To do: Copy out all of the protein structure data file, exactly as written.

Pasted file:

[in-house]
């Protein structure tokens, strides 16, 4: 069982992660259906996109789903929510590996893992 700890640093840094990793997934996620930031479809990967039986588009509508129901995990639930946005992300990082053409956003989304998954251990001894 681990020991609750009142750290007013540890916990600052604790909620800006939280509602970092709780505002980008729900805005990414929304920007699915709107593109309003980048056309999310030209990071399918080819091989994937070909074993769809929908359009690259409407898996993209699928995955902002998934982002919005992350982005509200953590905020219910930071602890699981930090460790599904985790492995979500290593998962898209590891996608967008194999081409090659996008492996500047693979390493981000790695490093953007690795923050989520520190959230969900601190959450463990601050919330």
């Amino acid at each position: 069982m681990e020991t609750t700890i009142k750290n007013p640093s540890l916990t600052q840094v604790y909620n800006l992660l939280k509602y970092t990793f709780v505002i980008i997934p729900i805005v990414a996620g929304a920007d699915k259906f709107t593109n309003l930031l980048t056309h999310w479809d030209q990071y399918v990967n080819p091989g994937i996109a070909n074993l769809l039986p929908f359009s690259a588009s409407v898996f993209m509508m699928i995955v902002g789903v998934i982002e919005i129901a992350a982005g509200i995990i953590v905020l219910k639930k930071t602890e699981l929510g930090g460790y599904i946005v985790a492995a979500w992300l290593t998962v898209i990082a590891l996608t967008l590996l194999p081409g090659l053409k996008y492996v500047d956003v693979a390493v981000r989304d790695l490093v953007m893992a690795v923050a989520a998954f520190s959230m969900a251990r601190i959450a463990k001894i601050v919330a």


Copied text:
[in-house]
């Protein structure tokens, strides 16, 4: 069982992660259906996109789903929510590996893992 700890640093840094990793997934996620930031479809990967039986588009509508129901995990639930946005992300990082053409956003989304998954251990001894 681990020991609750009142750290007013540890916990600052604790909620800006939280509602970092709780505002980008729900805005990414929304920007699915709107593109309003980048056309999310030209990071399918080819091989994937070909074993769809929908359009690259409407898996993209699928995955902002998934982002919005992350982005509200953590905020219910930071602890699981930090460790599904985790492995979500290593998962898209590891996608967008194999081409090659996008492996500047693979390493981000790695490093953007690795923050989520520190959230969900601190959450463990601050919330």
């Amino acid at each position: 069982m681990e020991t609750t700890i009142k750290n007013p640093s540890l916990t600052q840094v604790y909620n800006l992660l939280k509602y970092t990793f709780v505002i980008i997934p729900i805005v990414a996620g929304a920007d699915k259906f709107t593109n309003l930031l980048t056309h999310w479809d030209q990071y399918v990967n080819p091989g994937i996109a070909n074993l769809l039986p929908f359009s690259a588009s409407v898996f993209m509508m699928i995955v902002g789903v998934i982002e919005i129901a992350a982005g509200i995990i953590v905020l219910k639930k930071t602890e699981l929510g930090g460790y599904i946005v985790a492995a979500w992300l290593t998962v898209i990082a590891l996608t967008l590996l194999p081409g090659l053409k996008y492996v500047d956003v693979a390493v981000r989304d790695l490093v953007m893992a690795v923050a989520a998954f520190s959230m969900a251990r601190i959450a463990k001894i601050v919330a």